Current Events: China/US Climate Agreement Good…But Not Great

On Wednesday, Presidents Obama and Xi Jinping vowed to do their individual parts in curbing global carbon emissions – a step forward, for sure, but not necessarily a leap.


Both nations will readily admit they are among the biggest in the world – in population, in wealth, in technological advancements, in the military. What neither has really owned up to – until now – is the impact these superlatives have on the environment. Sure, climate change and the myriad issues attached to the phenomenon are acknowledged and acted upon, but in the past it’s been phrased more as “this is a global problem that needs a global solution.” True. And every actor plays a part. But some roles are bigger than others – and the leaders are not always the good guys.

But this week, China and the US have finally admitted that their sizes geographically and population-wise have made them the leading nations in emitting carbon. Each economy has grown accustomed to, even reliant on, the burning of fossil fuels for energy. However, as leaders of the first world, both nations also have the ability to change their habits and switch to renewable energy. Xi Jinping has promised China’s emissions will peak by 2030 and steadily decrease from there; Obama claims a 28% drop by 2025. What’s remarkable about this agreement – other than people in power finally making strides toward addressing climate change – is that the conversation between the Presidents only began a few months ago. This is proof that climate change is real and that solutions are urgent. What’s unfortunate is that it took so long to have a conversation like this, especially one where the answer was so clear thus making an agreement so simple to make. Why couldn’t this have happened sooner?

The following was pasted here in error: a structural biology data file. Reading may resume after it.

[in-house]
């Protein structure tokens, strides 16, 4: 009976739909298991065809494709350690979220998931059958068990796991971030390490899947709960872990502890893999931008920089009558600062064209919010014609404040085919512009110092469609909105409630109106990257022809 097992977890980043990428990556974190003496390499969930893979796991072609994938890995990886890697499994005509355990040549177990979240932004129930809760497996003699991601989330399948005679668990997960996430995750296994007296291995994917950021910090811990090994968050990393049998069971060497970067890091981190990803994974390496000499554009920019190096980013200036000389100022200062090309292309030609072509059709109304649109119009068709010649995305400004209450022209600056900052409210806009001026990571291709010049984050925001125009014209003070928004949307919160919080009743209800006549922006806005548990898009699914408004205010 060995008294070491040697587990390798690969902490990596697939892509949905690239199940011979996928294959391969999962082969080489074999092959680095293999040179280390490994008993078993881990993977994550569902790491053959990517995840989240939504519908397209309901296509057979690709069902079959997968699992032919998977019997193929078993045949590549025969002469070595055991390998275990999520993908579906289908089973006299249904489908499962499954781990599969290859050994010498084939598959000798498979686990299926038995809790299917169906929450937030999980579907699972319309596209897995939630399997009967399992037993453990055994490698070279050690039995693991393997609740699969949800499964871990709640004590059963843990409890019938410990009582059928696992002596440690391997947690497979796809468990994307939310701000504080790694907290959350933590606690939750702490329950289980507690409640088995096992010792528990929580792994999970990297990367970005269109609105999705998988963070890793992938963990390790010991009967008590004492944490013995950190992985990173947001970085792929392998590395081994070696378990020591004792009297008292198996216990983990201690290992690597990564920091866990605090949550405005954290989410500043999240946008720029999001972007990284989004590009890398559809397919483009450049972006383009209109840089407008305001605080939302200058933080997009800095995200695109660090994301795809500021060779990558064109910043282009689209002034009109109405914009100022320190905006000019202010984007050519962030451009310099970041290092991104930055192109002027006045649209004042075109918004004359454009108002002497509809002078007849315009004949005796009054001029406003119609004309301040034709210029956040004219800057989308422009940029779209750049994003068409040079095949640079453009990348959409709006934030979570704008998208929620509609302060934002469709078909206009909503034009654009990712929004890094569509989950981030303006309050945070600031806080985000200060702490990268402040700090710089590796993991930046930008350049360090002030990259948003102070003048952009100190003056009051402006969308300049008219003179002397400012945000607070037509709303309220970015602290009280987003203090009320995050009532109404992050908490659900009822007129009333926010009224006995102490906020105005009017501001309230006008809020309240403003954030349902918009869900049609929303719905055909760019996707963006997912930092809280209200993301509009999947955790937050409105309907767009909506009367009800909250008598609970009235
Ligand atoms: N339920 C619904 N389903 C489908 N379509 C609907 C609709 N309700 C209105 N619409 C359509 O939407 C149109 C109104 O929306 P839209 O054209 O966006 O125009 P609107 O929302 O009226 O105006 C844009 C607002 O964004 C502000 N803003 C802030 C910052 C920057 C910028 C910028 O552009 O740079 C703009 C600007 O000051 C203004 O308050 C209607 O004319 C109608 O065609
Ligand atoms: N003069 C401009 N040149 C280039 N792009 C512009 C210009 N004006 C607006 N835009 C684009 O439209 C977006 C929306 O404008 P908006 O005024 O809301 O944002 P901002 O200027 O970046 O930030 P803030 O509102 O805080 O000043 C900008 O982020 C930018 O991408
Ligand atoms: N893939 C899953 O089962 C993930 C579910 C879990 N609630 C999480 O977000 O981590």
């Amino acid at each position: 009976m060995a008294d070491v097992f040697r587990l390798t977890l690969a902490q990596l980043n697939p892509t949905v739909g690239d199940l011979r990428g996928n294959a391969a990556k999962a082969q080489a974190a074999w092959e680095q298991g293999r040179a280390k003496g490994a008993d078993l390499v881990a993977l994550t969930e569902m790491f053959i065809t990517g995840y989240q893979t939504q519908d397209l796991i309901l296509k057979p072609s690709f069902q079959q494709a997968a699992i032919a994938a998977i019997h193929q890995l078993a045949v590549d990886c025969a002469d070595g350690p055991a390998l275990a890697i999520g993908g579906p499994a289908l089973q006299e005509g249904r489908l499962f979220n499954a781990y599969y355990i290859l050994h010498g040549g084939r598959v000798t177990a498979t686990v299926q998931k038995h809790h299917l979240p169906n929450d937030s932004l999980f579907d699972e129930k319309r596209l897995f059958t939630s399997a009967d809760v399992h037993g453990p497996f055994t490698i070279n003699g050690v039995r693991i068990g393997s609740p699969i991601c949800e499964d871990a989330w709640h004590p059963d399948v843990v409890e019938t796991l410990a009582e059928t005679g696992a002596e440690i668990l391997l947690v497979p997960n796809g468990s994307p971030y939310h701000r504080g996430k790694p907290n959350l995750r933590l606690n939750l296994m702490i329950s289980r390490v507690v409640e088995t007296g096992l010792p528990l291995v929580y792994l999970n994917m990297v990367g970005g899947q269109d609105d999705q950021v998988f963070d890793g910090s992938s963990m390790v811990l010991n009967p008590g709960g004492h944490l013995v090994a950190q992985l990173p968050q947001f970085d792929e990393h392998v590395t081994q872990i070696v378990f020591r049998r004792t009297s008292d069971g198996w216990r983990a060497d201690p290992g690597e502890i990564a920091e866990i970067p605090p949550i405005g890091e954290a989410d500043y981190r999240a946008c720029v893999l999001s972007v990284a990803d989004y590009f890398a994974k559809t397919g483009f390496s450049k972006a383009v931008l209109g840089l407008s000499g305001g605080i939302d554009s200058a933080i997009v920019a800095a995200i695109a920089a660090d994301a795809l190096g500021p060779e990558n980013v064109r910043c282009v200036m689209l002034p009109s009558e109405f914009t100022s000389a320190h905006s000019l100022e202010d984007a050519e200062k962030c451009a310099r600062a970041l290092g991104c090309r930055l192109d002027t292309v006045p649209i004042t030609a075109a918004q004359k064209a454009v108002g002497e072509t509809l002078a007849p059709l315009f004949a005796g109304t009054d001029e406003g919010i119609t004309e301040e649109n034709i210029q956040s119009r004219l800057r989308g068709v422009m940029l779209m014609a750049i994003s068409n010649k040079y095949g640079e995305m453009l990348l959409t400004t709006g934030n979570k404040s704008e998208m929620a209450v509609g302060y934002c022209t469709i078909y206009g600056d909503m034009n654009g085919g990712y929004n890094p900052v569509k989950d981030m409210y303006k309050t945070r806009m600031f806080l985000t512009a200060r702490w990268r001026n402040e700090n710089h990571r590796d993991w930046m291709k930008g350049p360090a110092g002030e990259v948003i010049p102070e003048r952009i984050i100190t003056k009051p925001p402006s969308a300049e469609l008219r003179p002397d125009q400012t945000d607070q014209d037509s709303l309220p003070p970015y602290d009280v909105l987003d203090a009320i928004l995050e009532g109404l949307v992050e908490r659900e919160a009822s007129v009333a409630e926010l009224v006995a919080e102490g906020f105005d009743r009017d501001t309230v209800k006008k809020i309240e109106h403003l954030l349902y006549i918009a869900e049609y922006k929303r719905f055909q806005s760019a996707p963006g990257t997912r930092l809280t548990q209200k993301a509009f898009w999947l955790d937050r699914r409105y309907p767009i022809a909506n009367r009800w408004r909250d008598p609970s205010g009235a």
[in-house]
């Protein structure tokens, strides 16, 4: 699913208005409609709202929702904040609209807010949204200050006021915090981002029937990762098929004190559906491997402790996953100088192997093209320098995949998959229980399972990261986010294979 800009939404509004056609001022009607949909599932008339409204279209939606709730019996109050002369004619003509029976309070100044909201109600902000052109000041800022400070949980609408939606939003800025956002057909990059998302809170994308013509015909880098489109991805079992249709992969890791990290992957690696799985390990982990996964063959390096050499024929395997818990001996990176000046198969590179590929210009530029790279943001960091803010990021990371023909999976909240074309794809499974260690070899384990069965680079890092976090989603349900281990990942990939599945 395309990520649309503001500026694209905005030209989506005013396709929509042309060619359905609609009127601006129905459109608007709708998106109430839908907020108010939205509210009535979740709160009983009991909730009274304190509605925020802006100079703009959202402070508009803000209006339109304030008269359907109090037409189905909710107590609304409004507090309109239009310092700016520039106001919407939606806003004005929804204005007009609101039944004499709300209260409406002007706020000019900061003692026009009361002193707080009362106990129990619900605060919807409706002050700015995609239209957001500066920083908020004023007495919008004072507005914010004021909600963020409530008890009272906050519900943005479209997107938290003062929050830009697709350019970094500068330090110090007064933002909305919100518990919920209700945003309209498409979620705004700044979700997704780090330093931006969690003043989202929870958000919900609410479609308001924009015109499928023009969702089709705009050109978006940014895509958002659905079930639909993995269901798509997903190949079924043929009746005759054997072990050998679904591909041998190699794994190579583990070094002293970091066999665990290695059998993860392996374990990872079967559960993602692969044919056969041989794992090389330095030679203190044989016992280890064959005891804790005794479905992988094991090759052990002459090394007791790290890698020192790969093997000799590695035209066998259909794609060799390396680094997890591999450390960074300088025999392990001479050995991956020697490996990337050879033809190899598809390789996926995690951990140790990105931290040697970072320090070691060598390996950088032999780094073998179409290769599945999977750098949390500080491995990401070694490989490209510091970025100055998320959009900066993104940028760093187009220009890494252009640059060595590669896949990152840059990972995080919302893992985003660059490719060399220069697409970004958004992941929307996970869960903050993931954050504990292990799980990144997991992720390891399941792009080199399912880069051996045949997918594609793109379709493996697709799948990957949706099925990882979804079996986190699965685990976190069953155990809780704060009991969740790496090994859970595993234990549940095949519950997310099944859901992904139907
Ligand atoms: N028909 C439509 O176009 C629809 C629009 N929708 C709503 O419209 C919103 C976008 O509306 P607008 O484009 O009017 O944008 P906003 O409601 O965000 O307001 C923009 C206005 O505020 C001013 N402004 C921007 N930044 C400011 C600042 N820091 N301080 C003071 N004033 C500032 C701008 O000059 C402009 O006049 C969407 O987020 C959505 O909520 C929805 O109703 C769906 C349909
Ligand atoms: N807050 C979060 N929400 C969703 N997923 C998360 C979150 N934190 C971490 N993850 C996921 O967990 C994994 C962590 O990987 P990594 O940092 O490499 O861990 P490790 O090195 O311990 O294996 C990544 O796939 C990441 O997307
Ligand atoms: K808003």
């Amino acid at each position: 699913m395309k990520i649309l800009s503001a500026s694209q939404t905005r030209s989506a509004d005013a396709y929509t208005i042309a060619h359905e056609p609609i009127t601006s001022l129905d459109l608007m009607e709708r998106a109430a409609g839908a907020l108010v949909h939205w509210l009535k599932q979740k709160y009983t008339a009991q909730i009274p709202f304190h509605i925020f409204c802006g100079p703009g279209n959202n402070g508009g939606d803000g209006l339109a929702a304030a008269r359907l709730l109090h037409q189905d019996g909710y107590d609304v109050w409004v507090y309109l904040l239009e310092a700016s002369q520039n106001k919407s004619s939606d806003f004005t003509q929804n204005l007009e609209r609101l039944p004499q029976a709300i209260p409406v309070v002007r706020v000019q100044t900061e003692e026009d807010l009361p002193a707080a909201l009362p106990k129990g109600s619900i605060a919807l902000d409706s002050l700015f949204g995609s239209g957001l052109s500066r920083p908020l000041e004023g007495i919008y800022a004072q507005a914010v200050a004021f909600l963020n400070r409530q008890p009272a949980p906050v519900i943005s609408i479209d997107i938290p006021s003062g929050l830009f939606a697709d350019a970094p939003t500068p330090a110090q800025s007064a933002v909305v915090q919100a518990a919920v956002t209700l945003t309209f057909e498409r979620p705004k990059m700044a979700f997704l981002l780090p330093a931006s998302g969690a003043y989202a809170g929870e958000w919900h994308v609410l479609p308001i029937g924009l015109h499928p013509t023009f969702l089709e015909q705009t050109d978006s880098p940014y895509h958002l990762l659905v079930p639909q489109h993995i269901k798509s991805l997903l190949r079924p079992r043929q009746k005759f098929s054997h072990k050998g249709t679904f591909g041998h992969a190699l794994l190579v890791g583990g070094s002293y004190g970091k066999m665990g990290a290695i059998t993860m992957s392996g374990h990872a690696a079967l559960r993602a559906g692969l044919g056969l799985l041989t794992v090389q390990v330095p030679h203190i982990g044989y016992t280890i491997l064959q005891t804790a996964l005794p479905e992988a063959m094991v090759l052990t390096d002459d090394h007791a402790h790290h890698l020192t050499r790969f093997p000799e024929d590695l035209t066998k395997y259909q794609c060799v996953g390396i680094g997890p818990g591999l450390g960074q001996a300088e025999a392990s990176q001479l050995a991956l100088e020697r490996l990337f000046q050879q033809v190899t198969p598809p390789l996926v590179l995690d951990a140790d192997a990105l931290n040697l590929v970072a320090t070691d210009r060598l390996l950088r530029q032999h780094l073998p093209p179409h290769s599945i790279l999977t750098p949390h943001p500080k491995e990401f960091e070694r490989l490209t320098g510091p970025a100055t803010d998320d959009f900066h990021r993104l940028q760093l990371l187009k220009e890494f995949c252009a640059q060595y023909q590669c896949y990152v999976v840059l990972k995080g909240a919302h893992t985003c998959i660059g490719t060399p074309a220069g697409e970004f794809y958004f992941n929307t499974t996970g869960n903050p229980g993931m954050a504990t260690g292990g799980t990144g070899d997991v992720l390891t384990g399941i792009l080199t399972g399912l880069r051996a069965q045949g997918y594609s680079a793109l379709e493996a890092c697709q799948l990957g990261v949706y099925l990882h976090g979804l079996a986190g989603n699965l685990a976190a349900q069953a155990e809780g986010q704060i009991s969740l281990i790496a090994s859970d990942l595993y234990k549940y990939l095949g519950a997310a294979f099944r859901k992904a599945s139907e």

Another issue brought on by the chosen deadlines is that, according to some experts, they are easily achievable. Why is this bad? Because we should strive for more. It’s not an accomplishment to meet these goals, but rather a necessity that the fate of our world relies on. Why not create even stricter policies and make theses changes in the near future rather than decades from now? Certainly China could benefit from burning less coal this instant, its smog rates and related health problems plaguing the population. Yet we all know that in the US there will be drawback from the Republicans, concerned about the economy and how employment will stay afloat – and hopefully improve – when energy dependency switches from non-renewable to renewable. And without the US taking big strides, China won’t budge either, because they are still world leaders in the economy and are afraid to make the bolder, braver move that may seem unstable at first but in the end will literally save their nations.

What are your thoughts? Do you think that the goals set are ambitious enough? Should we make the deadlines sooner or the rate changes larger? What do you think about US Republicans not backing the agreement? Do you think the economy will suffer or prosper if we switch to renewable energy? Share your thoughts here, I’d love to make a discussion out of this!

 

Allison Beauregard

Allison is a New York City based writer with a focus on sustainability. Her work demonstrates how it is possible to have the “things” that make us happy without compromising the resources that provide these goods. With this vision, Allison sees a future where environmental degradation is reversed and the quality of human life is equally distributed. She is the Category Editor of The Franklin Report and was among the top 5 contributors for Elephant Journal in October 2014.

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